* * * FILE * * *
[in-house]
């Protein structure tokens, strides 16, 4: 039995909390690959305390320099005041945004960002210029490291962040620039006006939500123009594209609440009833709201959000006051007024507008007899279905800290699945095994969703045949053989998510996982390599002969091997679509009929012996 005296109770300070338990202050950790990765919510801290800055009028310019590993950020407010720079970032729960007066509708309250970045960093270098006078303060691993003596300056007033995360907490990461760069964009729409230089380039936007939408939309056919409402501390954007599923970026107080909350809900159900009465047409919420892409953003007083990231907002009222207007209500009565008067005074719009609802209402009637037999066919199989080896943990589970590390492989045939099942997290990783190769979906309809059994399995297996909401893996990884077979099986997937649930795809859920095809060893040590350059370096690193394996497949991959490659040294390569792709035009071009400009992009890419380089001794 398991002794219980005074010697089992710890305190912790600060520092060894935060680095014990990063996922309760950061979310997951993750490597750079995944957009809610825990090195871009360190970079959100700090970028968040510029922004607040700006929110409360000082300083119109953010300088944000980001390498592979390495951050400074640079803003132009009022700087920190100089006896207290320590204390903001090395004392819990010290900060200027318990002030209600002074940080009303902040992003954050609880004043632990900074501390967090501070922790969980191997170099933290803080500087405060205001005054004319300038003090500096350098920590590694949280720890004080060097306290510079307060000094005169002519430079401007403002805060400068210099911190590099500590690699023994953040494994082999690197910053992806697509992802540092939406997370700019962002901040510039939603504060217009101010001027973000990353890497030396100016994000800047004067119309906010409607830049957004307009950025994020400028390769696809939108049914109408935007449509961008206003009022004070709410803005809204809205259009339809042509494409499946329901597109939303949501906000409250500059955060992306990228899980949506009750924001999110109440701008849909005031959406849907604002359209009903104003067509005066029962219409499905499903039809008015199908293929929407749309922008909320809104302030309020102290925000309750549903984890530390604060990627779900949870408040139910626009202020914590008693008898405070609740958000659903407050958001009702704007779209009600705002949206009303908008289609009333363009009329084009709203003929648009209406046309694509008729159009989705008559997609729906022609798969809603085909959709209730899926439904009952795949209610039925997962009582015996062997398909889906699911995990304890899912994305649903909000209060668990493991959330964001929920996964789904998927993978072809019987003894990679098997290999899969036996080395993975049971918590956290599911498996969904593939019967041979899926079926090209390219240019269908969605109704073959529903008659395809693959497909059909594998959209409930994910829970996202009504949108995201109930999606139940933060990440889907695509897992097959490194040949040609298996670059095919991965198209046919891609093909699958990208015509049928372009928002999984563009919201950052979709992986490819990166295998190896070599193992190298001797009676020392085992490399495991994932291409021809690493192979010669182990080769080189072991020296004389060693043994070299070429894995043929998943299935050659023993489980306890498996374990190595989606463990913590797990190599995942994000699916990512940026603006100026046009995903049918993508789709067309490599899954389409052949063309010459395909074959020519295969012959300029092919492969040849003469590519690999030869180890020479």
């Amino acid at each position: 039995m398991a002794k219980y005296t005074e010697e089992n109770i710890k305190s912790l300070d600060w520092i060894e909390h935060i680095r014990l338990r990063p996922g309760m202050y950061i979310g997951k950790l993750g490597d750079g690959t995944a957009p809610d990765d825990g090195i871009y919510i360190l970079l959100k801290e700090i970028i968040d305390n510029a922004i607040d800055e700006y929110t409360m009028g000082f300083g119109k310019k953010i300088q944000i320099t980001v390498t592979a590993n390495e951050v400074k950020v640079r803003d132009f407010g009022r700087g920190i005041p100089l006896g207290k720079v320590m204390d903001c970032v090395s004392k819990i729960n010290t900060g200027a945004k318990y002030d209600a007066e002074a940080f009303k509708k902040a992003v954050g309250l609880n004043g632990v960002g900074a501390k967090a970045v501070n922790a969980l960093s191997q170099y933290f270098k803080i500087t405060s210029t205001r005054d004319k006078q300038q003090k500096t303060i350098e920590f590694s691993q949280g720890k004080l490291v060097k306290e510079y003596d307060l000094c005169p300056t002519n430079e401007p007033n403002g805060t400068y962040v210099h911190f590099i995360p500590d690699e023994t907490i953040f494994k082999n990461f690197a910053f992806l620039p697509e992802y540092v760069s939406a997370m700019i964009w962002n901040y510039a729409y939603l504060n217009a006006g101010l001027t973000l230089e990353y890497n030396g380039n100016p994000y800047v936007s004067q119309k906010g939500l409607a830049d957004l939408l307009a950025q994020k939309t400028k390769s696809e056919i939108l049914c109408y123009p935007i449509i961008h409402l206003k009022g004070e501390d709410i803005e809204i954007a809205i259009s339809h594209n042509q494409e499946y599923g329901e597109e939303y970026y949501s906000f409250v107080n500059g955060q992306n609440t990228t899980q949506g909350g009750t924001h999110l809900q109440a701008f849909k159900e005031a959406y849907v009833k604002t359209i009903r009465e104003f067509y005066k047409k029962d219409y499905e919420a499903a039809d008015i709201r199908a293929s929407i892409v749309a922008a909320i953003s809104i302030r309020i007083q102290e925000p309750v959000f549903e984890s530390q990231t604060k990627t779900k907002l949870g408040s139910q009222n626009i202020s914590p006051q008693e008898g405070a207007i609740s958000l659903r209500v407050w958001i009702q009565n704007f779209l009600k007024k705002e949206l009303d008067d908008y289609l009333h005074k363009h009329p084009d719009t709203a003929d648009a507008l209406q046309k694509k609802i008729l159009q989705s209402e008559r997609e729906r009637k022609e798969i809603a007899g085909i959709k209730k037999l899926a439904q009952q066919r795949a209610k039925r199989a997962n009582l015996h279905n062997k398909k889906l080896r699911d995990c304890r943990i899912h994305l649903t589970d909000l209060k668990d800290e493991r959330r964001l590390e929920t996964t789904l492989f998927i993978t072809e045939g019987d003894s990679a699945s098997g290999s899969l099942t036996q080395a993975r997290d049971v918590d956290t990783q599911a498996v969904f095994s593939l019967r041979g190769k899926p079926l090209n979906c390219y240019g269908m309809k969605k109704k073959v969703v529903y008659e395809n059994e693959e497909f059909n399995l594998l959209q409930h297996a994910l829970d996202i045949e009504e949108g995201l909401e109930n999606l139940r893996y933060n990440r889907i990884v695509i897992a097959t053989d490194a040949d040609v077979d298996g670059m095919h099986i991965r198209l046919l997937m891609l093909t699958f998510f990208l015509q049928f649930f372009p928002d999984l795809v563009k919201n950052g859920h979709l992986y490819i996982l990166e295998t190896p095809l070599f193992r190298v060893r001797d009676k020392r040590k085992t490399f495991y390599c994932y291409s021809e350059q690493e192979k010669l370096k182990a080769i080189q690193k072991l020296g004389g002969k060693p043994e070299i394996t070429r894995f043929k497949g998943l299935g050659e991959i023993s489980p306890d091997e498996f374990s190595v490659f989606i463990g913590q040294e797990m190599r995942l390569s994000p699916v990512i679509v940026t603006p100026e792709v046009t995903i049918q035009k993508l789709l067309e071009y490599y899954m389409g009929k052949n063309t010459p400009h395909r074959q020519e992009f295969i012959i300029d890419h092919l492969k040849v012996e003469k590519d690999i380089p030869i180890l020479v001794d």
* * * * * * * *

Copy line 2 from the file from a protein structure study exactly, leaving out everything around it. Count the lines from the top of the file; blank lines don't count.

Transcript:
């Protein structure tokens, strides 16, 4: 039995909390690959305390320099005041945004960002210029490291962040620039006006939500123009594209609440009833709201959000006051007024507008007899279905800290699945095994969703045949053989998510996982390599002969091997679509009929012996 005296109770300070338990202050950790990765919510801290800055009028310019590993950020407010720079970032729960007066509708309250970045960093270098006078303060691993003596300056007033995360907490990461760069964009729409230089380039936007939408939309056919409402501390954007599923970026107080909350809900159900009465047409919420892409953003007083990231907002009222207007209500009565008067005074719009609802209402009637037999066919199989080896943990589970590390492989045939099942997290990783190769979906309809059994399995297996909401893996990884077979099986997937649930795809859920095809060893040590350059370096690193394996497949991959490659040294390569792709035009071009400009992009890419380089001794 398991002794219980005074010697089992710890305190912790600060520092060894935060680095014990990063996922309760950061979310997951993750490597750079995944957009809610825990090195871009360190970079959100700090970028968040510029922004607040700006929110409360000082300083119109953010300088944000980001390498592979390495951050400074640079803003132009009022700087920190100089006896207290320590204390903001090395004392819990010290900060200027318990002030209600002074940080009303902040992003954050609880004043632990900074501390967090501070922790969980191997170099933290803080500087405060205001005054004319300038003090500096350098920590590694949280720890004080060097306290510079307060000094005169002519430079401007403002805060400068210099911190590099500590690699023994953040494994082999690197910053992806697509992802540092939406997370700019962002901040510039939603504060217009101010001027973000990353890497030396100016994000800047004067119309906010409607830049957004307009950025994020400028390769696809939108049914109408935007449509961008206003009022004070709410803005809204809205259009339809042509494409499946329901597109939303949501906000409250500059955060992306990228899980949506009750924001999110109440701008849909005031959406849907604002359209009903104003067509005066029962219409499905499903039809008015199908293929929407749309922008909320809104302030309020102290925000309750549903984890530390604060990627779900949870408040139910626009202020914590008693008898405070609740958000659903407050958001009702704007779209009600705002949206009303908008289609009333363009009329084009709203003929648009209406046309694509008729159009989705008559997609729906022609798969809603085909959709209730899926439904009952795949209610039925997962009582015996062997398909889906699911995990304890899912994305649903909000209060668990493991959330964001929920996964789904998927993978072809019987003894990679098997290999899969036996080395993975049971918590956290599911498996969904593939019967041979899926079926090209390219240019269908969605109704073959529903008659395809693959497909059909594998959209409930994910829970996202009504949108995201109930999606139940933060990440889907695509897992097959490194040949040609298996670059095919991965198209046919891609093909699958990208015509049928372009928002999984563009919201950052979709992986490819990166295998190896070599193992190298001797009676020392085992490399495991994932291409021809690493192979010669182990080769080189072991020296004389060693043994070299070429894995043929998943299935050659023993489980306890498996374990190595989606463990913590797990190599995942994000699916990512940026603006100026046009995903049918993508789709067309490599899954389409052949063309010459395909074959020519295969012959300029092919492969040849003469590519690999030869180890020479």